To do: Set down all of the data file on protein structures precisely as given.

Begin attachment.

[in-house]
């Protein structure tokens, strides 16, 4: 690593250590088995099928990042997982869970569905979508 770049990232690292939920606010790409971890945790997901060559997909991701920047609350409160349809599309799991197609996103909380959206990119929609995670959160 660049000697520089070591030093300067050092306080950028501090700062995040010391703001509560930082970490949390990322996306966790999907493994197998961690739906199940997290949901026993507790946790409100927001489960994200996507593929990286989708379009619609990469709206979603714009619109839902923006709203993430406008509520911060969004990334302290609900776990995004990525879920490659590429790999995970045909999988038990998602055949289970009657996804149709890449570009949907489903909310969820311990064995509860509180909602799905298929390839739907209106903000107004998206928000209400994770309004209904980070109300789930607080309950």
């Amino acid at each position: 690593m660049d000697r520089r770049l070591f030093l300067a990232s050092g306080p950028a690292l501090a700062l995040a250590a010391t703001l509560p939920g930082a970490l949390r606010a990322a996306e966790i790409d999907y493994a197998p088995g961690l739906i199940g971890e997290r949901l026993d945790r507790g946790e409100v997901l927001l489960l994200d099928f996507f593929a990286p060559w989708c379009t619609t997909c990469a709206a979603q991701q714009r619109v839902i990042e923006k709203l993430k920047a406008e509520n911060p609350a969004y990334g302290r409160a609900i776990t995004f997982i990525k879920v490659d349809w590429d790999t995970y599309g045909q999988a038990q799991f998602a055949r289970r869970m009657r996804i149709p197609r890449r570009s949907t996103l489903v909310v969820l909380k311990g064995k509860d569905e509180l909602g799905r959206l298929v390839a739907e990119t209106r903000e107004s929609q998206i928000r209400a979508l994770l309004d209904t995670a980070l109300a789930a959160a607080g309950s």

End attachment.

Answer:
[in-house]
């Protein structure tokens, strides 16, 4: 690593250590088995099928990042997982869970569905979508 770049990232690292939920606010790409971890945790997901060559997909991701920047609350409160349809599309799991197609996103909380959206990119929609995670959160 660049000697520089070591030093300067050092306080950028501090700062995040010391703001509560930082970490949390990322996306966790999907493994197998961690739906199940997290949901026993507790946790409100927001489960994200996507593929990286989708379009619609990469709206979603714009619109839902923006709203993430406008509520911060969004990334302290609900776990995004990525879920490659590429790999995970045909999988038990998602055949289970009657996804149709890449570009949907489903909310969820311990064995509860509180909602799905298929390839739907209106903000107004998206928000209400994770309004209904980070109300789930607080309950």
């Amino acid at each position: 690593m660049d000697r520089r770049l070591f030093l300067a990232s050092g306080p950028a690292l501090a700062l995040a250590a010391t703001l509560p939920g930082a970490l949390r606010a990322a996306e966790i790409d999907y493994a197998p088995g961690l739906i199940g971890e997290r949901l026993d945790r507790g946790e409100v997901l927001l489960l994200d099928f996507f593929a990286p060559w989708c379009t619609t997909c990469a709206a979603q991701q714009r619109v839902i990042e923006k709203l993430k920047a406008e509520n911060p609350a969004y990334g302290r409160a609900i776990t995004f997982i990525k879920v490659d349809w590429d790999t995970y599309g045909q999988a038990q799991f998602a055949r289970r869970m009657r996804i149709p197609r890449r570009s949907t996103l489903v909310v969820l909380k311990g064995k509860d569905e509180l909602g799905r959206l298929v390839a739907e990119t209106r903000e107004s929609q998206i928000r209400a979508l994770l309004d209904t995670a980070l109300a789930a959160a607080g309950s």